It’s hard to envision big numbers. We can grasp figures such as 60,000 only because we know that’s about how many fans it takes to fill a football stadium. Without such a familiar point of reference, though, we’re lost. That’s why the total of more than 957 million names in the databases of Family-Search <www.familysearch. org> is almost incomprehensible. That’s more than three times the current US population!
Figures on the site’s popularity are even more staggering. Back on May 24, 1999, when the Church of Jesus Christ of Latter-day Saints (LDS) unveiled the free FamilySearch site, it was the biggest thing ever to happen to online genealogy. Users instantly overwhelmed the site, creating one of the Web’s biggest traffic jams. Since then, FamilySearch has collected more than 10 billion hits and is visited more than 130,000 times daily.
FamilySearch is your online gateway to the world’s largest genealogy resource: the Family History Library (FHL) in Salt Lake City. Some searchers strike potential gold on their first visit, downloading generation after generation of pedigree charts. Others surf off disappointed, typically because they don’t utilize the site’s amazing capabilities. Once you learn your way around FamilySearch, you can use it to ferret out elusive ancestors, collateral lines and even those difficult-to-locate female relatives. With 957 million names, after all, some of your relatives are bound to be in there — you just have to know how to look.
The heart of FamilySearch is its search system, featuring these databases: Ancestral File, International Genealogical Index (IGI), Pedigree Resource File, Census Records (1880 US, 1881 British Isles and 1881 Canadian), US Social Security Death Index and Vital Records Indexes (currently containing records from Mexico and Scandinavia).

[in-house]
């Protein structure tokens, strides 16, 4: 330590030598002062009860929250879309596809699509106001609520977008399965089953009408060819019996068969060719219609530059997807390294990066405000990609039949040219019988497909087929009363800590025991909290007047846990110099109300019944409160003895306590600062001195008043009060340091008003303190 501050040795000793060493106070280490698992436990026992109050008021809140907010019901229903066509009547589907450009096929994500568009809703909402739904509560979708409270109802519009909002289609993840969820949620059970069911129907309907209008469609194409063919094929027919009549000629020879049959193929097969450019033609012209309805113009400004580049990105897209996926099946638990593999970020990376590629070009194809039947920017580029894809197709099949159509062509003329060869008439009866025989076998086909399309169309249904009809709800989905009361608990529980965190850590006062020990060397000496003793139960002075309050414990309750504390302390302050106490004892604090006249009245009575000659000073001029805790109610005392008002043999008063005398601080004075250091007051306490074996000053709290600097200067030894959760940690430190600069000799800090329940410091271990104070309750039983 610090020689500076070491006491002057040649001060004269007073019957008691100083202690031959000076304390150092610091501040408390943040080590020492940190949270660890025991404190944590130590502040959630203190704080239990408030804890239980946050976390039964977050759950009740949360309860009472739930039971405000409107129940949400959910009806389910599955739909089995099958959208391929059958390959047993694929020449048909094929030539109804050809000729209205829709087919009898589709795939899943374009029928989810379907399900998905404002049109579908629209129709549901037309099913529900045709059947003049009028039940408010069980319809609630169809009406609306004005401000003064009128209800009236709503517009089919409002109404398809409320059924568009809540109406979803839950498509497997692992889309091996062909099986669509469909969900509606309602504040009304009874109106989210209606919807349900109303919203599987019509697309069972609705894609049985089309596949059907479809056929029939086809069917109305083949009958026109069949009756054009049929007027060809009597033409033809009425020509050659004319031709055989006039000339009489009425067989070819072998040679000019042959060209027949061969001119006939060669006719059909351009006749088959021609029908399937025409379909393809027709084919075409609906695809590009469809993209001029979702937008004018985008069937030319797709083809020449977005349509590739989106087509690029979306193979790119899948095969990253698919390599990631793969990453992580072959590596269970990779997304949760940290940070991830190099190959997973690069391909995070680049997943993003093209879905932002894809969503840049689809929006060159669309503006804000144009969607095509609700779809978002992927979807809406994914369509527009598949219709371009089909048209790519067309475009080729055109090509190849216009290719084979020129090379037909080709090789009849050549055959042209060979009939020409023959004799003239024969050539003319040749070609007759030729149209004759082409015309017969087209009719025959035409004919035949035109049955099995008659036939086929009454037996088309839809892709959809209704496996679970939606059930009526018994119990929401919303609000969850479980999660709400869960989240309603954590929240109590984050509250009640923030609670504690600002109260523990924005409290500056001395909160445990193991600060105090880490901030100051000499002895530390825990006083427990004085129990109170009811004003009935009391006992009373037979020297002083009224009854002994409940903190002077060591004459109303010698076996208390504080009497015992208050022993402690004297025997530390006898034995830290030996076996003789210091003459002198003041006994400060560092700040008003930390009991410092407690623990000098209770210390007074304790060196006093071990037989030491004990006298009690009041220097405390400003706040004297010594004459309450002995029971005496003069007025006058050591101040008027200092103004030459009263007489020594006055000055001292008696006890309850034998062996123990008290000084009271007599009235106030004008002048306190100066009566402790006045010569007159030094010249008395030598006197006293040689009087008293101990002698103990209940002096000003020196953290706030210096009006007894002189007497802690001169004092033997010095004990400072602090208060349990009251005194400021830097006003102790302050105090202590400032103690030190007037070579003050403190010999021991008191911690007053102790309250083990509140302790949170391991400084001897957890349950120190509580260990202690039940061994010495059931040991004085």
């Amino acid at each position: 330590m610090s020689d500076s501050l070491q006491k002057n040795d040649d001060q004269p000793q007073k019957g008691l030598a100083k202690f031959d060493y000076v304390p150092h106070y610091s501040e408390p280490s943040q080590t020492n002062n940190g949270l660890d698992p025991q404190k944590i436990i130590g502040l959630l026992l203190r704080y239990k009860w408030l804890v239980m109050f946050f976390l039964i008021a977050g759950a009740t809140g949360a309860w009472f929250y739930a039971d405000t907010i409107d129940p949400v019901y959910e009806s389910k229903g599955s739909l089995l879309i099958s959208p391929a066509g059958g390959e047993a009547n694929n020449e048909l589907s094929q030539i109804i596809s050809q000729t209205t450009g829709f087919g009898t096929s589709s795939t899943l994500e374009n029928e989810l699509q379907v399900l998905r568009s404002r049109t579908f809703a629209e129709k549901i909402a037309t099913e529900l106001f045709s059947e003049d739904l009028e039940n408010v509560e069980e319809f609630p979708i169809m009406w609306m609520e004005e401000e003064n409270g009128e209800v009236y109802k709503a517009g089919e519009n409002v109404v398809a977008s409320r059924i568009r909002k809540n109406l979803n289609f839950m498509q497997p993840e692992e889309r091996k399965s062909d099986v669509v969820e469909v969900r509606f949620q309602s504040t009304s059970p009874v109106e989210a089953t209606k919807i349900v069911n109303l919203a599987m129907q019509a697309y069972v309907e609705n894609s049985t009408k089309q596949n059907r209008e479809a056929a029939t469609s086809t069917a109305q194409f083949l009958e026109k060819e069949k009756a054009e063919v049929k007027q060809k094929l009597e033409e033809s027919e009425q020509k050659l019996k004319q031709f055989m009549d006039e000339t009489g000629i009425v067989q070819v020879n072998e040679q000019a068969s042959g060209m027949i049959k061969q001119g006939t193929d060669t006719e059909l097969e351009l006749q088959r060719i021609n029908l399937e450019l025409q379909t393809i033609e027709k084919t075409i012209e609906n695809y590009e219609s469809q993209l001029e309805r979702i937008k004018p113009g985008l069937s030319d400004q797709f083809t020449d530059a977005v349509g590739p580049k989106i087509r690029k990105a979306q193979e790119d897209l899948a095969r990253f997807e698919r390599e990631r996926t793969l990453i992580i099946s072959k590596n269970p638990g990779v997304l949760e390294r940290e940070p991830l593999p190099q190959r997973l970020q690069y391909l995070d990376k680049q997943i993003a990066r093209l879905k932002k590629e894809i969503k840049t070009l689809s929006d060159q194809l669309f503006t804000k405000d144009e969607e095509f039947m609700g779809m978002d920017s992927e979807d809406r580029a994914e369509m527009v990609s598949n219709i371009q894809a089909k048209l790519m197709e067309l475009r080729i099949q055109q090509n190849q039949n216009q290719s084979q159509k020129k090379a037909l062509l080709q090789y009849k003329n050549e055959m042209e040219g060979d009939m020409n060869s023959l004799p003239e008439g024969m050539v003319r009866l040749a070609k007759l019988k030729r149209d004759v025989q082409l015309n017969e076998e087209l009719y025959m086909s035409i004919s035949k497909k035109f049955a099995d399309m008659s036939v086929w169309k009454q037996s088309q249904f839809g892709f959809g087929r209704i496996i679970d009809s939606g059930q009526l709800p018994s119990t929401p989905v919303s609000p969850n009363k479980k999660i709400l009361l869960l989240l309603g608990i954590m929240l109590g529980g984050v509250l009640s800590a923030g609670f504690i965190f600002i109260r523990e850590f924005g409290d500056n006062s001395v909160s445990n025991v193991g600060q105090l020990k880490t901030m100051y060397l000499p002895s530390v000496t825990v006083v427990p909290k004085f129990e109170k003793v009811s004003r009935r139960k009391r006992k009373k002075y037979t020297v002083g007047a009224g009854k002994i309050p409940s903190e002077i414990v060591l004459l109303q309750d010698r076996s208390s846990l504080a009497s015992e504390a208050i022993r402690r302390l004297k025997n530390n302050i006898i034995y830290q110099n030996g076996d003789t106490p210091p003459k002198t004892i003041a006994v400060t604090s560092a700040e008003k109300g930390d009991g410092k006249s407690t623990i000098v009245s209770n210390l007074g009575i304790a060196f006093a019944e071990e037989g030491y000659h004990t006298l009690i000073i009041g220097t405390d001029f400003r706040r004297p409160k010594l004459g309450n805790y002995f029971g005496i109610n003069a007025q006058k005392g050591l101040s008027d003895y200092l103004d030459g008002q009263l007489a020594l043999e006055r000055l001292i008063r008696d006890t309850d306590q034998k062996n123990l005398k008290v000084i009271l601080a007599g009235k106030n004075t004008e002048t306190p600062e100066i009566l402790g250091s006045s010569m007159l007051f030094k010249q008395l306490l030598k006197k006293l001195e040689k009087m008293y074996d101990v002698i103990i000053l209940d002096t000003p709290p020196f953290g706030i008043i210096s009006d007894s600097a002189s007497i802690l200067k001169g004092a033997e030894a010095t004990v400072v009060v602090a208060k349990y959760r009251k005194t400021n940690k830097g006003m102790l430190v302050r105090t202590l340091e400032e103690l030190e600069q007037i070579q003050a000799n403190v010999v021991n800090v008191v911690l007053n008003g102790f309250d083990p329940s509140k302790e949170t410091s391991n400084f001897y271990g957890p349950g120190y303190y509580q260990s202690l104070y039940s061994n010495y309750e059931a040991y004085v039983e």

To conduct the broadest (and easiest) search, click on the Search tab from the home page, and then make sure All Resources is highlighted in the left column of the Search for Ancestors page. Next, simply fill in your ancestor’s surname and click the search button. Although you can specify “use exact spelling,” we don’t recommend it — because a single surname can have different spellings, you might exclude valid matches. And with the exact-spelling option turned on, you can only use the first-and last-name search fields.
Using the All Resources method, the system will search every one of its databases as well as associated Web sites. Results will be displayed by database groups: for instance, the number of hits in IGI-North America or in the Pedigree Resource File. Click on each search result to see more-detailed records.
If you find too many names, narrow your search by adding another piece of information, such as a parent or spouse’s name. Each time you specify additional search criteria, it will reduce the number of records found. With a common surname such as Smith, this filtering method is almost mandatory. If your search returns too few names, use only minimal input such as surname or surname plus country. And be aware of search-term combinations the system won’t allow: You can’t specify a state, event or date if you leave the first-name field blank; you can’t look for just a first name, either.
For many users, this simple search will lead directly to the sought-after ancestor. But even if you hit pay dirt, don’t stop here — there’s a lot more to be found. Let’s dig deeper into four of the best-known databases, what they include and how to find more than “just a name.”
Ancestral File: Trees for the taking
Search Ancestral File by entering at least your ancestor’s last name. You can also specify first name, names of parents and spouse, event you are searching (birth, marriage, death), a year range, country or state (keeping in mind the limitations mentioned earlier). If you want to specify a state, you must first choose United States from the pull-down menu located under Country. Remember, the fewer criteria specified, the more results will be returned.
For example, I entered the name of my third-great-grandfather John Snow and included his wife’s surname, Easley. The search results returned only one name, but the information it contained will keep me busy researching for a long time. When I clicked on John’s name, the next screen displayed his individual record, showing his parents and spouse; his birth, death and burial; as well as links to the name and address of the person who submitted this file.